The Palatine Hill is one of the most ancient parts of the city. It is some 40 meters high with views of the Roman Forum on one side, and the Circus Maximus on the other. The site is now a large open-air museum which tourists can visit during the daytime. The entrance can be found near the the Roman Forum. Evidence from archaeological digs demonstrates that the hill was inhabited as long ago as the 10th century BC. The hill has a strong link to Roman mythology. It is believed that on Palatine Hill, the twins Romulus and Remus were found in the Lupercal Cave by a she-wolf who rescued them. Ultimately, this is where Romulus decided to build the city. Many important Romans of the Republican period (510 BC - c. 44 BC) (i.e Cicero) had their residences there. During the Empire (27 BC - 476 AD) several emperors resided there; in fact parts of the house of Augustus (63 BC - 14AD) can still be seen. On the Palatine Augustus also built a temple to Apollo as a vow for the defeat of Marc Anthony, therefore, it was on this hill that the Roman Empire began. Tiberius (42 BC - 37) is indeed the first one to build an actual palazzo (the Palatine has given Western languages the word Palace) later expanded and remodelled by Nero (37 - 68) and even further by Domitian (51 - 96) whose structure is still almost entirely covering the hill.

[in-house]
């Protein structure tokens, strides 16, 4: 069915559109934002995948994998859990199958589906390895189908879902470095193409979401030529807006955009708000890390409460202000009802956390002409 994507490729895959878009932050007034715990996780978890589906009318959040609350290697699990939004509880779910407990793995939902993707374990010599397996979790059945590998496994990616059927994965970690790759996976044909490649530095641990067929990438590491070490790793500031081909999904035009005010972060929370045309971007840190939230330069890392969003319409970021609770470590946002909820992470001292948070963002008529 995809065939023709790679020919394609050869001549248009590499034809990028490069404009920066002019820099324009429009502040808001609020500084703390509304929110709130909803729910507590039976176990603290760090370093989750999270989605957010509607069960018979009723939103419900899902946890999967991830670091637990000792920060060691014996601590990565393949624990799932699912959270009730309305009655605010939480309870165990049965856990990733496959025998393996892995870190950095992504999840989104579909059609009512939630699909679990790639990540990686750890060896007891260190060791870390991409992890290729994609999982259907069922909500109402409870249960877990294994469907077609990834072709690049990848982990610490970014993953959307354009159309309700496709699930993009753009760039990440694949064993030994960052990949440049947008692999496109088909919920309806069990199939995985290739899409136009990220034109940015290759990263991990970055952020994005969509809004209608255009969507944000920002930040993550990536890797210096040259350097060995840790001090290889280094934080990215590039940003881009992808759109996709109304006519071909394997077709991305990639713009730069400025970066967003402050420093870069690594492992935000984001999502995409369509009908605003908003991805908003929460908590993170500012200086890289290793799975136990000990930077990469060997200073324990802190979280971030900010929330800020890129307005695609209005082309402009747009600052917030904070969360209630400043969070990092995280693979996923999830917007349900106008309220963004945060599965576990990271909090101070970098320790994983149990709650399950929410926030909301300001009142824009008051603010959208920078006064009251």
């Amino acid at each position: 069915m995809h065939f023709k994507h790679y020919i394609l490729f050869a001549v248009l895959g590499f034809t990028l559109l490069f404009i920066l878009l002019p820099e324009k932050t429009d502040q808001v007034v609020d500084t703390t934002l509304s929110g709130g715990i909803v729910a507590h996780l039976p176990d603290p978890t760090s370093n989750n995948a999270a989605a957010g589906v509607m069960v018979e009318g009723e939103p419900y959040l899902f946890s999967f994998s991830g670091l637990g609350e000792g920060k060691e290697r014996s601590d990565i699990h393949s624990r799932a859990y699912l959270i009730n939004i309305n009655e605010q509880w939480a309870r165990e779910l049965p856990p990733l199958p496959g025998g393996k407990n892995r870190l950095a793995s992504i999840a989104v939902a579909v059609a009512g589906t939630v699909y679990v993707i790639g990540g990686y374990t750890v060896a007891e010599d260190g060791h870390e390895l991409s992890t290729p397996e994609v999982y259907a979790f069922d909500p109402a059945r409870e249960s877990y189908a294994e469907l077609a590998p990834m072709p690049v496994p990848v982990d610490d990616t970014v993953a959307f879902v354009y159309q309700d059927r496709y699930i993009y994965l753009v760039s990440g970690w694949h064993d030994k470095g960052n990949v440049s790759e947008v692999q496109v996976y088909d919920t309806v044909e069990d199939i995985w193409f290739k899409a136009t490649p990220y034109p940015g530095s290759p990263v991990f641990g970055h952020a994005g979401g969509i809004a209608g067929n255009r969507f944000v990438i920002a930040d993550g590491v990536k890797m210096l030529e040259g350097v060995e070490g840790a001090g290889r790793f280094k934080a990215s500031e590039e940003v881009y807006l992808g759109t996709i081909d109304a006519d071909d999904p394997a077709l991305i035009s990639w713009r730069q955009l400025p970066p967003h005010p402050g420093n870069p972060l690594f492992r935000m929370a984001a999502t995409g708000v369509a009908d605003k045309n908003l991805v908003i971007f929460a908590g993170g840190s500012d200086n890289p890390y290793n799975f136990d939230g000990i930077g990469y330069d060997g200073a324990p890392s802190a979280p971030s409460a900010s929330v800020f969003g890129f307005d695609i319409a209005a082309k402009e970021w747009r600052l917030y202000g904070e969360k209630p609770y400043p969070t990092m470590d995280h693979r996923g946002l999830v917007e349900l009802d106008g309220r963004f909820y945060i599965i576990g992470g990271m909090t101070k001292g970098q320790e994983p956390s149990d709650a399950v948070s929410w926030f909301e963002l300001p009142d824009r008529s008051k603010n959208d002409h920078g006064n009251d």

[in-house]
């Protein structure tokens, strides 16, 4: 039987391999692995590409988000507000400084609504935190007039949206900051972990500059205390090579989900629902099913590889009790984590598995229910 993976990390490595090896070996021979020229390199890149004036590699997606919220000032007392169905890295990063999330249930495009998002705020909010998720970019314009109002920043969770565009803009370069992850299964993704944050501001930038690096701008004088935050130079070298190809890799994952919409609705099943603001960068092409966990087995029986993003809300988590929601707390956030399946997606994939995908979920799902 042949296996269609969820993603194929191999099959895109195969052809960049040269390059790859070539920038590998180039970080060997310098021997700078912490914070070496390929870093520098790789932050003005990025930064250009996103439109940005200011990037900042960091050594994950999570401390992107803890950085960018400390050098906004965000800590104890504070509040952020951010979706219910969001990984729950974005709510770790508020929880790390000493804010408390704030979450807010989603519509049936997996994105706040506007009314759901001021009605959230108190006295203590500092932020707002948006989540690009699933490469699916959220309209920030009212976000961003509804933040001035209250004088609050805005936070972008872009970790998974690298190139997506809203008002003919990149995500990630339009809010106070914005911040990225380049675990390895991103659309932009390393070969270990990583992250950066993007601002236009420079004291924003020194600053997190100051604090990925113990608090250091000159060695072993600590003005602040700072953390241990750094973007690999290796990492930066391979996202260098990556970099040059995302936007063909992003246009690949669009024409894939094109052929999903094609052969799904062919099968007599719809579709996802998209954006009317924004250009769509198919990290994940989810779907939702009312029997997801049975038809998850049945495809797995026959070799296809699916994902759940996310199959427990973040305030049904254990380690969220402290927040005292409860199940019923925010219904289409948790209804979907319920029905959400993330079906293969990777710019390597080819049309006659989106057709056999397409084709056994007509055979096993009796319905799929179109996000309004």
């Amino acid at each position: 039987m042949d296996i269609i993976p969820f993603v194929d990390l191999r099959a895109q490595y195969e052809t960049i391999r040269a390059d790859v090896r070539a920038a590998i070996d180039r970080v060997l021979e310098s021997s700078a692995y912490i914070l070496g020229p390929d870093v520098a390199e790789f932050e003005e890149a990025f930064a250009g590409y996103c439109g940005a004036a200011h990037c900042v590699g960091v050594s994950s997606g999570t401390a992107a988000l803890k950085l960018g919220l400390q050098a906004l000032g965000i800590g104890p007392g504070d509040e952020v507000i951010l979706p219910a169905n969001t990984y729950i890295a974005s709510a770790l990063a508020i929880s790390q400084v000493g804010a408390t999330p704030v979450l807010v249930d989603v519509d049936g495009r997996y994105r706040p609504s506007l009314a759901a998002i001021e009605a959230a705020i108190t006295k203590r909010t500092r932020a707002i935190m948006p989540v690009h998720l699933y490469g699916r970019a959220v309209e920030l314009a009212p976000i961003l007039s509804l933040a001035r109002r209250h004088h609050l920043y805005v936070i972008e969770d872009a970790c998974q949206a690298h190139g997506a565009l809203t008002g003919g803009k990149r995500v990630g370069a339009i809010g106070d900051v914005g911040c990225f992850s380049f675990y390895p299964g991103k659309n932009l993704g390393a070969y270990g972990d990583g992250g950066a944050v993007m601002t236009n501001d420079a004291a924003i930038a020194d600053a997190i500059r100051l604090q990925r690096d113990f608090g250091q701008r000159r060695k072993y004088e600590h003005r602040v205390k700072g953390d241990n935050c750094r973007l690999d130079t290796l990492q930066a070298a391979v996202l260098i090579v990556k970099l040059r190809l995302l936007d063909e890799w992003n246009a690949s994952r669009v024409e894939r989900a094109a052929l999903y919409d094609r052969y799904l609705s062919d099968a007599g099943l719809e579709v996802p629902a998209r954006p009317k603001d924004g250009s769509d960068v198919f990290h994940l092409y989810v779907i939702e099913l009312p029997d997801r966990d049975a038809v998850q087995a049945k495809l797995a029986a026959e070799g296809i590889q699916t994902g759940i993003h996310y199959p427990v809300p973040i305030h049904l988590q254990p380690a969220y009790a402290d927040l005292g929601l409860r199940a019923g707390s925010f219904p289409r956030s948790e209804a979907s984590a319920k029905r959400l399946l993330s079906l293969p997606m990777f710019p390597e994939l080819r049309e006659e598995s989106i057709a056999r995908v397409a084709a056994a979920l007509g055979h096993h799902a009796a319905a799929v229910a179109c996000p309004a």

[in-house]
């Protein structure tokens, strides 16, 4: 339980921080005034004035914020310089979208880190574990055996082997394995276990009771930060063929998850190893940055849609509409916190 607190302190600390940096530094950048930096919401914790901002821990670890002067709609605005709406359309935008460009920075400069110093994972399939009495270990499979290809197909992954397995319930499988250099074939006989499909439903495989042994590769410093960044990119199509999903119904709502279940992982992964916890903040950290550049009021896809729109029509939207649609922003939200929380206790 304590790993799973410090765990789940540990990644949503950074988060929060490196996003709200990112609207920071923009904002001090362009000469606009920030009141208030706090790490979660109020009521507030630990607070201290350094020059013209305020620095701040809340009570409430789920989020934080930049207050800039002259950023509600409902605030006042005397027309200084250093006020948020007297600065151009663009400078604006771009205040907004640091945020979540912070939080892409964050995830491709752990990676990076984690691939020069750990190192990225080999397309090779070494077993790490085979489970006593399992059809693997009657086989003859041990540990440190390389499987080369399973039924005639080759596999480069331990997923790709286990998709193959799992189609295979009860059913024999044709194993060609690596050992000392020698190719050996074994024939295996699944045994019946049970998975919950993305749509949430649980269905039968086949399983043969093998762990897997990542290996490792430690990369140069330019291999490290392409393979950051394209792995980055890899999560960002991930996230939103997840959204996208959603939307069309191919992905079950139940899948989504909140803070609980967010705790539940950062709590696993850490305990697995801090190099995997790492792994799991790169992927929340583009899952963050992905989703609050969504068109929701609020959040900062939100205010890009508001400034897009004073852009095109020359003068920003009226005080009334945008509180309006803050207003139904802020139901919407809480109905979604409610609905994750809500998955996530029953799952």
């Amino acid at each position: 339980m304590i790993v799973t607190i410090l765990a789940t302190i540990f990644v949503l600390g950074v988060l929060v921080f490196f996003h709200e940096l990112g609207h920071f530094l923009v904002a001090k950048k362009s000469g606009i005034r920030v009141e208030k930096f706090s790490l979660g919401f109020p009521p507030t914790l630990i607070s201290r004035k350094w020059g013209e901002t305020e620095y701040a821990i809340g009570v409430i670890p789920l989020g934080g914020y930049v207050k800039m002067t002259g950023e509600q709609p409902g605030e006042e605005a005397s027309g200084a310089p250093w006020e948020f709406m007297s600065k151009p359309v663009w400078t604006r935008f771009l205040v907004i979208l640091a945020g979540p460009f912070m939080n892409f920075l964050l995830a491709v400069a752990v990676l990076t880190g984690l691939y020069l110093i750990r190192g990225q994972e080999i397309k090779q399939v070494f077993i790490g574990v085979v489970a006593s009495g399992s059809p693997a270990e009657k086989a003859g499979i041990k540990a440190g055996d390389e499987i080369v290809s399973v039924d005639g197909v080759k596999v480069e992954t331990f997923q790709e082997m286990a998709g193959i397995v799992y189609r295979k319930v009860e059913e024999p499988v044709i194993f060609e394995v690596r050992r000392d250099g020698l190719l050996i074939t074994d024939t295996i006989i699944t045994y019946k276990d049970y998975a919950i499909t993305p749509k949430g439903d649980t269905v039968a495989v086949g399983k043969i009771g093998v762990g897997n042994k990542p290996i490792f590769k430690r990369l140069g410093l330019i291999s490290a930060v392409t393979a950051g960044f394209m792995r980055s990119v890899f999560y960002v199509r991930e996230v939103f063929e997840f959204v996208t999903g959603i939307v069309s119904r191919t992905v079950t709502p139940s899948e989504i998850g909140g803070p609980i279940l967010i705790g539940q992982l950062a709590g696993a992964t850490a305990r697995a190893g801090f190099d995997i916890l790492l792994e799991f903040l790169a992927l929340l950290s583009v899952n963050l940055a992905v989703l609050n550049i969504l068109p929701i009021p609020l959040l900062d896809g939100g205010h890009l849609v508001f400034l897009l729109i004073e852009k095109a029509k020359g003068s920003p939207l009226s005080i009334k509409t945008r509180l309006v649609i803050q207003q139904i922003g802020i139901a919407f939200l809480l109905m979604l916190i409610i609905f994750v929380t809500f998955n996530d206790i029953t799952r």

The Roman Forum (Forum Romanum) was the political , religious and economical centre of Rome during the Republic. It emerged as such in the 7th century BC and maintained this position well into the Imperial period, when it was reduced to a monumental area. It was mostly abandoned at the end of the 4th century. The Forum Romanum is located in a valley between the Capitoline Hill on the west, the Palatine Hill on the south, the Velia on the east and Quirinal Hill and the Esquiline Hill to the north. The Velia was later levelled by Mussolini's whimsical aim to build Via dell'Impero. The oldest and most important structures of the ancient city are located in the forum flanking the Via Sacra, the street where the most important civil and religious ceremonies were held. This can be indicated by the presence of many of the central political, religious and judicial buildings in Rome. The Regia was the residence of the kings, and later of the rex sacrorum and pontifex maximus; the Curia, was the meeting place of the Senate; and the Comitium and the Rostra, where public meetings were held. Major temples and sanctuaries' remains include the Temple of Castor and Pollux, the Temple of Saturn and the Temple of Vesta . In the Forum we also find Triumphal arches and the famous temple dedicated to Julius Caesar. (This was begun in 42 BC after the senate deified Julius Caesar posthumously and it was dedicated by Augustus in 29bc after the famous battle of Actium. The temple rose on the original funeral pyre where his adoptive father had been cremated.) Commercial, judicial and later imperial connected cerimonies took place in the remaining basilicas: the Basilica Aemilia , Basilica Julia and the Basilica of Maxentius. Due to the political importance of the area there were also numerous honorary monuments but today, all of this requires a certain amount of imagination or better a guided tour to picture the Forum in its former glory, as the ravages of history have not been kind.